If you are unable to attend the meeting, you can submit written comments until Feb. 24. You can mail them to Laurie Cotter, deputy county administrator, 567 Pavonia Ave., Jersey City, NJ 07305. The county asks that you send a copy of your comments to the DEP as well — New Jersey Department of Environmental Protection, Green Acres Program, Bureau of Legal Services and Stewardship, P.O. Box 412, Trenton, NJ 08625-0412.

Jon Whiten

co-founded the Jersey City Independent. He is currently the Deputy Director of New Jersey Policy Perspective.

  • edgertor

    is there an address to email comments to as well?

  • Jon Whiten

    edgertor –

    The legal notice announcing the public comment period only has the snail mail addresses, so I’m not sure they are accepting emailed comments on this one.

  • Walker

    Contact the NJ TPA, Transportation Planning Authority and let them know you want the walk way.

  • David

    When elected officials cite ‘public safety and national security concerns’, that’s code for ‘we don’t want just anybody able to walk or cycle through our neighborhoods’. It’s code for racism, classism, and anti-urbanism. It’s code for inhibiting the free movement of the American people through their cities and towns. It’s also code for “anything Big Oil and Big Auto want, Big Oil and Big Auto get”.

    Let’s face it. Since 9/11, the American people have been repeatedly told that they’re living in a dangerous world and they are always under threat. Now, our elected officials are able to cite ‘national security’ as a reason for not building a path for pedestrians and cycles on a new bridge in New Jersey. May I recommend that we all take the names of every single politician who is out there citing ‘national security’ as a grounds for not making the new bridge pedestrian accessible and bike friendly? Then, as their constituents, we demand that they

    1. stop imposing their irrational, fear-based thinking on us
    2. take a walk to the center of the GWB, or any one of the fine East River spans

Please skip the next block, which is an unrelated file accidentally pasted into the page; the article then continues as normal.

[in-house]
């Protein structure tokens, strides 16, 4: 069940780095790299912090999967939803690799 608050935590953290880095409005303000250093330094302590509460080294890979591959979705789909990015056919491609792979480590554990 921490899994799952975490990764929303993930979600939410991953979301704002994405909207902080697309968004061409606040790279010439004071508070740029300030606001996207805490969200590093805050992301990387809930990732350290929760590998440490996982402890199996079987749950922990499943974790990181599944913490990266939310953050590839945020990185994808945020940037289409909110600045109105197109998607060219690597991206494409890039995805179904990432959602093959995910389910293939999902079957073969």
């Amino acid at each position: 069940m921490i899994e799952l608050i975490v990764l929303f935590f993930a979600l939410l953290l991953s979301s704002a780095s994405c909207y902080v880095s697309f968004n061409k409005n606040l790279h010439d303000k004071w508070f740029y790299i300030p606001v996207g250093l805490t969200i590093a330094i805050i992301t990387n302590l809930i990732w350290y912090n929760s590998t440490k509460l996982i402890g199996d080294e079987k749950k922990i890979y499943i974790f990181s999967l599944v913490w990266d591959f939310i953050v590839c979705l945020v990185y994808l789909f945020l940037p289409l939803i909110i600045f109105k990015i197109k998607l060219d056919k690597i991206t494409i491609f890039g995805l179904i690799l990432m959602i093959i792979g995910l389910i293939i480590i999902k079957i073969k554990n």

3. spend 30 minutes contemplating the thousands of walkers and bikers sharing space harmoniously not just with cars but with subways
    4. return to their offices after a lunch break
    5. take a sip of coffee and maybe have a shower
    6. go to their offices and MAKE IT LAW THAT PEDESTRIANS AND CYCLISTS be able to share the new bridge not only with cars, but with and EXTENSION OF THE HUDSON BERGEN LIGHT RAIL to NEWARK, where it will connect seamlessly to the NEWARK SUBWAY, NEWARK AIRPORT and ELIZABETH and a vast new system of public bike lanes and bike sharing stations serving Metro-Newark, Metro-Jersey City and Metro-Elizabeth.

    Any politician seen to be anti-urban and in the pocket of Big Oil and Big Auto will be voted OUT of office and sent to the Gulf Coast to assist in the clean up there.

    ENOUGH. No New Jersey politician will be off-limits until the chokehold of Big Oil and Big Auto is shattered. We the people will teach our politicians one-by-one who is in charge. National Security is top priority to every American and nobody has to be sent overseas to die so that an ordinary American can walk over a bridge or take public transport to get from ‘A’ to ‘B’.

    VOTERS OF NEW JERSEY: Expose all those elected officials who would impede progress on this issue and every single other quality of life issue. We didn’t ask for a car-centric paradigm 70 years ago – it was imposed upon us by Standard Oil, GM and Firestone Tire. As the oil now laps at our shores from Texas to Florida, and 6,000 American men and women have sacrificed their lives for Big Oil, WE THE PEOPLE have to re-educate our elected officials as to what constitutes a true ‘National Security Threat’. Forbidding the public from being able to walk and bike over bridges is as good a place to start as any.